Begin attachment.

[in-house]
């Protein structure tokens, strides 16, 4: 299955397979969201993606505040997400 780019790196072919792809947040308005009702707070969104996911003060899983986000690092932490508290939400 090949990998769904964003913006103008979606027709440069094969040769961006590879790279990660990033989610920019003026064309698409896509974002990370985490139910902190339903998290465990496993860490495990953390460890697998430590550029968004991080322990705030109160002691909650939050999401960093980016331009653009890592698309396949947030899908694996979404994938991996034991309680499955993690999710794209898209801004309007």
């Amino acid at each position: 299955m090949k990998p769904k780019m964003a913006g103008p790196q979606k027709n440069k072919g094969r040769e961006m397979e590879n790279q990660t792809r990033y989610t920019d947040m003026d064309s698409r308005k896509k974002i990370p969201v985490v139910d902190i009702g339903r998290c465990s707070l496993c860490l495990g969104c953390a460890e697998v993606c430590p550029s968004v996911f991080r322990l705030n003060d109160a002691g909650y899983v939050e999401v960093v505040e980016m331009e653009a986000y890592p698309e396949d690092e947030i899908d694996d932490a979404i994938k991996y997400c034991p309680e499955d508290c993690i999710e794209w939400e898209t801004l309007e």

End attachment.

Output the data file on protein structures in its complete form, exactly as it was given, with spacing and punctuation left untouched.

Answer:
[in-house]
């Protein structure tokens, strides 16, 4: 299955397979969201993606505040997400 780019790196072919792809947040308005009702707070969104996911003060899983986000690092932490508290939400 090949990998769904964003913006103008979606027709440069094969040769961006590879790279990660990033989610920019003026064309698409896509974002990370985490139910902190339903998290465990496993860490495990953390460890697998430590550029968004991080322990705030109160002691909650939050999401960093980016331009653009890592698309396949947030899908694996979404994938991996034991309680499955993690999710794209898209801004309007």
């Amino acid at each position: 299955m090949k990998p769904k780019m964003a913006g103008p790196q979606k027709n440069k072919g094969r040769e961006m397979e590879n790279q990660t792809r990033y989610t920019d947040m003026d064309s698409r308005k896509k974002i990370p969201v985490v139910d902190i009702g339903r998290c465990s707070l496993c860490l495990g969104c953390a460890e697998v993606c430590p550029s968004v996911f991080r322990l705030n003060d109160a002691g909650y899983v939050e999401v960093v505040e980016m331009e653009a986000y890592p698309e396949d690092e947030i899908d694996d932490a979404i994938k991996y997400c034991p309680e499955d508290c993690i999710e794209w939400e898209t801004l309007e």